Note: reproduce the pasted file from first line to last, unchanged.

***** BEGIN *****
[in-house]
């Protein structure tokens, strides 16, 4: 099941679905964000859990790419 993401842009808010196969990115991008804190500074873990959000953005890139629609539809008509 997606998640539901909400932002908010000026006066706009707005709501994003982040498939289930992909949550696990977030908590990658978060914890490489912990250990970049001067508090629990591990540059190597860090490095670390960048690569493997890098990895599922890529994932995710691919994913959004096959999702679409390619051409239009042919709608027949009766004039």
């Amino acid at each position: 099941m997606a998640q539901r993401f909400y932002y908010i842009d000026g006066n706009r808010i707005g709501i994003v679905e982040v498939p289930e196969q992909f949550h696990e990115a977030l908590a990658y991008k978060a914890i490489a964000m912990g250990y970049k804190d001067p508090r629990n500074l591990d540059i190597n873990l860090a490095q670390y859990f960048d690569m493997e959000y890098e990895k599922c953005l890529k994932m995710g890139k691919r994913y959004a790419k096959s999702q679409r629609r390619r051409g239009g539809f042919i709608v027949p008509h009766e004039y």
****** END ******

[in-house]
């Protein structure tokens, strides 16, 4: 099941679905964000859990790419 993401842009808010196969990115991008804190500074873990959000953005890139629609539809008509 997606998640539901909400932002908010000026006066706009707005709501994003982040498939289930992909949550696990977030908590990658978060914890490489912990250990970049001067508090629990591990540059190597860090490095670390960048690569493997890098990895599922890529994932995710691919994913959004096959999702679409390619051409239009042919709608027949009766004039």
């Amino acid at each position: 099941m997606a998640q539901r993401f909400y932002y908010i842009d000026g006066n706009r808010i707005g709501i994003v679905e982040v498939p289930e196969q992909f949550h696990e990115a977030l908590a990658y991008k978060a914890i490489a964000m912990g250990y970049k804190d001067p508090r629990n500074l591990d540059i190597n873990l860090a490095q670390y859990f960048d690569m493997e959000y890098e990895k599922c953005l890529k994932m995710g890139k691919r994913y959004a790419k096959s999702q679409r629609r390619r051409g239009g539809f042919i709608v027949p008509h009766e004039y």